HC Deb 17 July 1890 vol 347 cc184-8
(12.20.) MR. MACARTNEY (Antrim, S.)

I regret to have to trouble the House with a Motion at this hour, but the time within which I can call attention to this subject before these Rules become law is limited.


I object.


Objection does not lie against the Motion, which is in pursuance of the Standing Order, the Rules remaining before the House a certain time for approval.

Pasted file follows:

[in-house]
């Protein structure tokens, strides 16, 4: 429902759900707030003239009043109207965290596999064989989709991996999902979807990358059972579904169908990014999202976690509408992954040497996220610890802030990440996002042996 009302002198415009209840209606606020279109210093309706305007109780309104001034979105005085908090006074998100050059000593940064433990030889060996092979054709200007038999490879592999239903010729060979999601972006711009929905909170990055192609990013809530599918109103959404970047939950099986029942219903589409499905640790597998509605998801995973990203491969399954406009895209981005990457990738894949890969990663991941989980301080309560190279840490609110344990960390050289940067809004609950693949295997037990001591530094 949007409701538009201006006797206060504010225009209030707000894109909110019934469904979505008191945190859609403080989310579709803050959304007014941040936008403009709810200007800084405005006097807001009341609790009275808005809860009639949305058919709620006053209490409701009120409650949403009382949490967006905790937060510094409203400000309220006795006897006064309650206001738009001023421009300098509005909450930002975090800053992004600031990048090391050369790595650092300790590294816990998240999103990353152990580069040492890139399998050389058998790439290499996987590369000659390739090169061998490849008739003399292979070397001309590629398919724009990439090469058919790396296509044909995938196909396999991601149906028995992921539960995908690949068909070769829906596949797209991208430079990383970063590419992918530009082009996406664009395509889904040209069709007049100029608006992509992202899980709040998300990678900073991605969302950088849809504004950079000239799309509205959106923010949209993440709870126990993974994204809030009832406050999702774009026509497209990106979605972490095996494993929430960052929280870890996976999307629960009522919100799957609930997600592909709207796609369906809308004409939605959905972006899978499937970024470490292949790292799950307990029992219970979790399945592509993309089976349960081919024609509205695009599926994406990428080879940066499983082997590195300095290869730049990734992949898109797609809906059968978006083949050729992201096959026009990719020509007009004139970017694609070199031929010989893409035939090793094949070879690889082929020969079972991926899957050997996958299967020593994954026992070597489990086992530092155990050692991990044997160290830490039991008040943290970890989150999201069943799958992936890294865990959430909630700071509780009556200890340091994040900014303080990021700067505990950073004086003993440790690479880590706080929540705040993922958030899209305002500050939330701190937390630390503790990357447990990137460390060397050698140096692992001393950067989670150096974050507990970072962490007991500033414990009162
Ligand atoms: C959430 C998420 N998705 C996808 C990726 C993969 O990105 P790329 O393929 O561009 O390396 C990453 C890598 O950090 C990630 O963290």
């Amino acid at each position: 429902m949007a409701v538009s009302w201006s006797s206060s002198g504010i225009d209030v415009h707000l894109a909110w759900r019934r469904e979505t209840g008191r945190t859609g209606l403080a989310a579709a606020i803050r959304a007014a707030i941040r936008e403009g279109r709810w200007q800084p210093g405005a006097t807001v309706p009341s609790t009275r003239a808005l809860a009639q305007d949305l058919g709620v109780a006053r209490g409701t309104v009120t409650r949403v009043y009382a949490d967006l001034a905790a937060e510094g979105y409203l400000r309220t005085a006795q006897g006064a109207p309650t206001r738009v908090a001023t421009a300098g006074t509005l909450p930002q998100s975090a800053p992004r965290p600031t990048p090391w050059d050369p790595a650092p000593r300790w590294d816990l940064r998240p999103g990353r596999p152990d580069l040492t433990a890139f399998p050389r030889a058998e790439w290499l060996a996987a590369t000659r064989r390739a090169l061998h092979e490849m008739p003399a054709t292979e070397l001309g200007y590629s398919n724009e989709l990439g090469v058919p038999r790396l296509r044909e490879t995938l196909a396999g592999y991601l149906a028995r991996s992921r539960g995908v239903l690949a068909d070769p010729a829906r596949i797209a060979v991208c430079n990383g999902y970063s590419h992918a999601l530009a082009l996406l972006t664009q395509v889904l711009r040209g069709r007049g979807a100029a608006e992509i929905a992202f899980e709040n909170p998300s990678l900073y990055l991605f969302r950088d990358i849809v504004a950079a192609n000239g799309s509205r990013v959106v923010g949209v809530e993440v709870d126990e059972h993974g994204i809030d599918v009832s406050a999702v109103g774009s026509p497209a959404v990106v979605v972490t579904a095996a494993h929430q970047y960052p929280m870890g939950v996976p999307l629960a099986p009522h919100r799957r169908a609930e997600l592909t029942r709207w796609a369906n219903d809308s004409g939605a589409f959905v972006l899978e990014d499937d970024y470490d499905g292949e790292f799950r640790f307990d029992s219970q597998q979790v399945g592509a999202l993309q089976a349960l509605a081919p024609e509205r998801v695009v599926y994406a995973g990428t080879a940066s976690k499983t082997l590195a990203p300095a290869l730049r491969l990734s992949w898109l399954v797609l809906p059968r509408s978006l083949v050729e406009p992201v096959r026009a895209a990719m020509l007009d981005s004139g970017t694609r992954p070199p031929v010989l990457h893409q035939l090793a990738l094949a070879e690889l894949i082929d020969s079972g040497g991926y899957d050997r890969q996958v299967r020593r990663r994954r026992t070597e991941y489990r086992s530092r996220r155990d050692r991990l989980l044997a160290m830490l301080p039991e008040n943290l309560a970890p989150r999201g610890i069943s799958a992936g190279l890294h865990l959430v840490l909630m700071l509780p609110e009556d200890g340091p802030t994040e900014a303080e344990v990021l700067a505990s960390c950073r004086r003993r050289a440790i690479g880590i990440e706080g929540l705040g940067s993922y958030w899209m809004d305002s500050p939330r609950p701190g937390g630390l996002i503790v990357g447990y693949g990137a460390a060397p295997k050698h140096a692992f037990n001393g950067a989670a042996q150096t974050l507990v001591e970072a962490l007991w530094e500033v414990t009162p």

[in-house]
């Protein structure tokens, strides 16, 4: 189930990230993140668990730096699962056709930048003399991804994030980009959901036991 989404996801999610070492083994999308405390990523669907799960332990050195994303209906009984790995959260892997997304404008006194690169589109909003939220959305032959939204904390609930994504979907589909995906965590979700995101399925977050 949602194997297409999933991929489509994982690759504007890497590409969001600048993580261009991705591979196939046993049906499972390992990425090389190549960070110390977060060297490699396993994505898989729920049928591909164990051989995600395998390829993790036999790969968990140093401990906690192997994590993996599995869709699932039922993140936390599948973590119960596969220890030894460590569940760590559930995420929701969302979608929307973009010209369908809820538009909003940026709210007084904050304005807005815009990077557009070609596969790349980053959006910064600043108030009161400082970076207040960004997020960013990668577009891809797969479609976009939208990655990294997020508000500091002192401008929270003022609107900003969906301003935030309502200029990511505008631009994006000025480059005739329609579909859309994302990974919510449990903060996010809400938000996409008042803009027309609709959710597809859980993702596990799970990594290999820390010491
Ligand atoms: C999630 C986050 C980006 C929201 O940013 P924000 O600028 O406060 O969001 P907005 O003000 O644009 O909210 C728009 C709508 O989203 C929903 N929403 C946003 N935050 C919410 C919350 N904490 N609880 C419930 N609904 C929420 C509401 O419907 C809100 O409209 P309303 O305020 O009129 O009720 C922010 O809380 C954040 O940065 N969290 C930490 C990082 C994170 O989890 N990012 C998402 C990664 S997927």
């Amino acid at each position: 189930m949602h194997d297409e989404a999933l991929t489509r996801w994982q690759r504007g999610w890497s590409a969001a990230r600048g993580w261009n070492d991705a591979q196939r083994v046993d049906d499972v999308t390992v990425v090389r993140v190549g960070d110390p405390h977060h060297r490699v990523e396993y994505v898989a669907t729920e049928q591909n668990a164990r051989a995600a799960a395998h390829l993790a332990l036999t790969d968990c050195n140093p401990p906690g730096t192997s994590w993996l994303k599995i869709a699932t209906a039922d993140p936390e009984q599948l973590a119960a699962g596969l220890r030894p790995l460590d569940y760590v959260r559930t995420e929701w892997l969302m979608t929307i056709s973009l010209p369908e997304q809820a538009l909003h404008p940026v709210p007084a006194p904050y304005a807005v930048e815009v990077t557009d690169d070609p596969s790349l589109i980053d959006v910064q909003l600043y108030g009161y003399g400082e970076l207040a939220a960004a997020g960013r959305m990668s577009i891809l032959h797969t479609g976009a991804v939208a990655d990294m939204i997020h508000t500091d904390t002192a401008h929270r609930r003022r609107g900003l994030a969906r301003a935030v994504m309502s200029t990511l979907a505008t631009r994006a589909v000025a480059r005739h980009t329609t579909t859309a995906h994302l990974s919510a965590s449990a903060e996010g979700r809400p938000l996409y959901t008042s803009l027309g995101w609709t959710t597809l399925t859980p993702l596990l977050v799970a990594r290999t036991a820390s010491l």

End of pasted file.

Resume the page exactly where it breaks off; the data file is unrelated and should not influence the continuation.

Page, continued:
As at present arranged, these Rules will very seriously affect the shipping interest and will have a specially injurious effect on the passenger traffic between England and Ireland. Last year Rules identical with these were made, but were not carried into effect, in consequence of the representations made. The objections are two, and the first relates to the regulations as to boats, the second to life belts and other appliances. In the first place, I contend that the provision for new boats is unnecessary, and, in the second place, if a vessel is equipped with boats according to the scale laid down the result will be illusory. I may illustrate this by reference to particular steamers running between this country and Ireland. Owing to the number of boats being made dependent upon the cubic measurement, a magnificent ship like the Ireland, which runs between Holyhead and Dublin and generally carries about 200 passengers, will have to carry six more boats than it now does, although it is a new vessel and fully equipped with six boats; whereas the Mayo, a smaller vessel, but one which sometimes carries 1,000 passengers, will only be required to have three boats altogether. The objection to many boats is that they occupy deck space, and further, the crew will be insufficient to man so many boats. Objection is also taken to the rule that requires each ship to carry as many lifebelts as passengers. The City of Dublin Steam Packet Company at harvest time carries about 8,000 men across to England in three nights. It would be most unreasonable to expect the company to have 8,000 life-belts for all these men. And, even if they were supplied they could not be used, as there is no place in which to stow them so that they might be at hand on an emergency. The circumstances of this passenger traffic are altogether different to those of the Transatlantic traffic, when each passenger has his berth, and these rules, as applied to the passenger traffic between England and Ireland, will be impracticable and will press very hardly an those engaged in it. The Board of Trade Rules now in existence give the Board a discretionary power as to life-saving belts, and no lives have been lost, so far as I am aware, which would have been saved by these new rules. Those who are engaged in this trade ask either that the Board of Trade should continue to exercise the discretionary power they now have with regard to certifying vessels, or that, before these rules are put into force, they should be referred to a Select Committee, so that the evidence of the traders may be taken on the subject. The Committee by whom these rules were drawn up contained no representative of that class of the mercantile shipping community which is engaged in the coasting trade. They had no opportunity of pointing out how difficult—how absolutely impossible it would be to utilise these rules as the Board of Trade and the public would like to see them utilised, and they are confident that if they had an opportunity of demonstrating to a Committee the reasonable requirements of the case their views would be at once acceded to. The Amendments I have placed on the Paper suggest that the number of life-belts in each vessel should be in proportion to the tonnage, and I have placed the proportion at 10 to every 100 tons. That is not a number I should be disposed to adhere o to if any larger number were desired, but the shipping community consider that the number I suggest would meet all the requirements of the case. They do not for a moment desire to stand in the way of any reasonable protection of life on board these ships, but they contend that these rules, if they were rigidly carried out, would do more to endanger life than to protect it. Further, they say that the rules could not be carried out on board coasting vessels. If the Board of Trade insist on working the Rules as they now stand the result will be that the City of Dublin Steam Packet Company and other companies engaged in carrying harvestmen to England will have to alter their present arrangements, and the men will have to cross the Irish Channel in the old slow way, instead of being brought over rapidly in large bodies. For these reasons, I hope the President of the Board of Trade will consider favourably the suggestions which have been made in the Amendments on the Paper. They have, I can assure him, been put down not with any desire to deprive the public of reasonable and proper safeguards while crossing the Channel, but because, in the opinion of those who have drawn them up, they are really the only practical suggestions that can be made.